Chronic hepatitis may sometimes do not have any obvious symptoms until the liver stops working properly (liver failure) and may only be discovered by blood tests. So, it’s possible a patient suddenly develops a liver failure and dies after few months and you wonder how. HEPATITIS might just be your answer.
Causes of Hepatitis
Hepatitis can be caused by a plethora of thing and its causes can be divided into the following major categories: infectious, metabolic, ischemic, autoimmune, genetic and other infectious agents include viruses, bacteria and parasites, toxins, drugs, and nonalcoholic fatty liver disease are metabolic causes of Hepatitis.
The forms of viral hepatitis include:
Viral hepatitis is the most common type of hepatitis worldwide. Hepatitis A, B, C, D, and E are caused by different viruses. This is our focus in this research because it’s so common your partner or neighbor could be infected. (Sorry about that)
The liver can be infected by parasites which can activate an immune response, resulting in symptoms of acute hepatitis. Protozoans such as Trypanosoma cruzi, Leishmania specie, and the malaria-causing Plasmodium specie can cause liver inflammation. Fasciola hepatica* and Clonorchis sinensis are known liver flukes and live in the bile duct these organisms can cause progressive hepatitis and liver fibrosis.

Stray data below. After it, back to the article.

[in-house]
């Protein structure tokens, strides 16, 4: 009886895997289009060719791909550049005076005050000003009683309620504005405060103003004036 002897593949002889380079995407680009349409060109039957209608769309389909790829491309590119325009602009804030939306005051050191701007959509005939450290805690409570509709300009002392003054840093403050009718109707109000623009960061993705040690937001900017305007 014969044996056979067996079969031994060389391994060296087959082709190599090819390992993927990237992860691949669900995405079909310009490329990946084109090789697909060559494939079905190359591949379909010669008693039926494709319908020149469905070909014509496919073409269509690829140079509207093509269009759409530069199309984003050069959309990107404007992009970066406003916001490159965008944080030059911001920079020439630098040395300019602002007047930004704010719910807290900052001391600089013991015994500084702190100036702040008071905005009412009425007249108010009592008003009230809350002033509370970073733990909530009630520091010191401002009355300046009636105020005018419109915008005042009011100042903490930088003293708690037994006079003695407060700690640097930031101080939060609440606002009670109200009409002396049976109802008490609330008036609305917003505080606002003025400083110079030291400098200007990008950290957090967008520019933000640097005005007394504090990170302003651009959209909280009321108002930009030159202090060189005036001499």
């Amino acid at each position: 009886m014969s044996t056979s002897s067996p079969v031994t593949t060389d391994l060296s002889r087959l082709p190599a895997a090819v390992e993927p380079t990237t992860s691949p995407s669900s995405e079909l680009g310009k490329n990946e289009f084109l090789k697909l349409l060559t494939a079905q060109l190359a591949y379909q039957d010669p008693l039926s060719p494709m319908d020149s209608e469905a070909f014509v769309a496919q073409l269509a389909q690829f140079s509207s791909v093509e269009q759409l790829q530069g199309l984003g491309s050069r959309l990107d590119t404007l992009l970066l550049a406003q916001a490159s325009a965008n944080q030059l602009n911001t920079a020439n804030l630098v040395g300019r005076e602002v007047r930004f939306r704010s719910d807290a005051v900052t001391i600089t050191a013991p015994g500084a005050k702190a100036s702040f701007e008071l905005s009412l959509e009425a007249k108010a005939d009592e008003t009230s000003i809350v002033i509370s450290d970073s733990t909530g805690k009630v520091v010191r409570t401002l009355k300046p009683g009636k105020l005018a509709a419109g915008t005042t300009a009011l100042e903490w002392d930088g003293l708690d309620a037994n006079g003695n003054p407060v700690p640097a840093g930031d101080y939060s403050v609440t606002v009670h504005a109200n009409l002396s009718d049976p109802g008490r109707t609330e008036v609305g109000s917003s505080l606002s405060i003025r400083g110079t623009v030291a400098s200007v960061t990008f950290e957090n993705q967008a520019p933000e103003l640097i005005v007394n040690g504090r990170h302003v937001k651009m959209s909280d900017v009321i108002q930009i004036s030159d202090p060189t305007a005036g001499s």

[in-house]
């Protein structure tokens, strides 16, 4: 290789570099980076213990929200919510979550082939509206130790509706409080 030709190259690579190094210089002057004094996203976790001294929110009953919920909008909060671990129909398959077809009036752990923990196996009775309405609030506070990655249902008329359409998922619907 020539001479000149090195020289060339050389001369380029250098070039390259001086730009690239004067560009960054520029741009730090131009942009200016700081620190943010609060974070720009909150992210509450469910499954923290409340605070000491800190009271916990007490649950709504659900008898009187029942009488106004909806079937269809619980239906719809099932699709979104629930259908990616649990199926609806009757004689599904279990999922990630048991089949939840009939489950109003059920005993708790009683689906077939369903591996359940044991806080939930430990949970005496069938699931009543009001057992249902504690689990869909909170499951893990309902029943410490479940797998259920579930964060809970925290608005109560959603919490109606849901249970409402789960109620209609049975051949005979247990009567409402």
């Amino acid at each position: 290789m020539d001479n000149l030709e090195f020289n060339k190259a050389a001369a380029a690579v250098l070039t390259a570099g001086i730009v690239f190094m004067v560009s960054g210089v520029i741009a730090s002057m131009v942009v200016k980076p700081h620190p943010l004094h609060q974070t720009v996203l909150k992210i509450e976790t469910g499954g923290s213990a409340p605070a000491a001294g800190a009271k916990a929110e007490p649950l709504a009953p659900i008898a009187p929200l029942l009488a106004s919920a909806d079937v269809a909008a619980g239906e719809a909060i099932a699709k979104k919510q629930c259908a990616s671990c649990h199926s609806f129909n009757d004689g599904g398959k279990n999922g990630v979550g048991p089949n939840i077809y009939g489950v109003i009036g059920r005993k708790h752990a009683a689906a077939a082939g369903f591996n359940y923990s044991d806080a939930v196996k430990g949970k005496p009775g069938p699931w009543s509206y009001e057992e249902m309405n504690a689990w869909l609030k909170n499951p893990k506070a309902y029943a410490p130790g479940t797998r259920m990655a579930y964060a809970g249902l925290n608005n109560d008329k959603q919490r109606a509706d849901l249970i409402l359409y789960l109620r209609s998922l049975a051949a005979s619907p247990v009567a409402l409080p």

Infection of the liver by bacteria commonly results in pyogenic liver abscesses, acute hepatitis or chronic liver disease. Neisseria meningitidis, Bartonella henselae, Neisseria gonorrhoeae, Borrelia burgdorferi, Salmonella species are also known to cause hepatitis.
The various forms of metabolic hepatitis include:
Excessive alcohol consumption is a significant cause of hepatitis and is the most common cause of liver cirrhosis in the United States of America. Hepatitis occurs in 10-20% of alcoholics after years long of exposure. Officially, intake of alcohol more than 80grams in a day for men and 40grams a day in women is linked to alcoholic hepatitis.
Toxic and drug-induced Hepatitis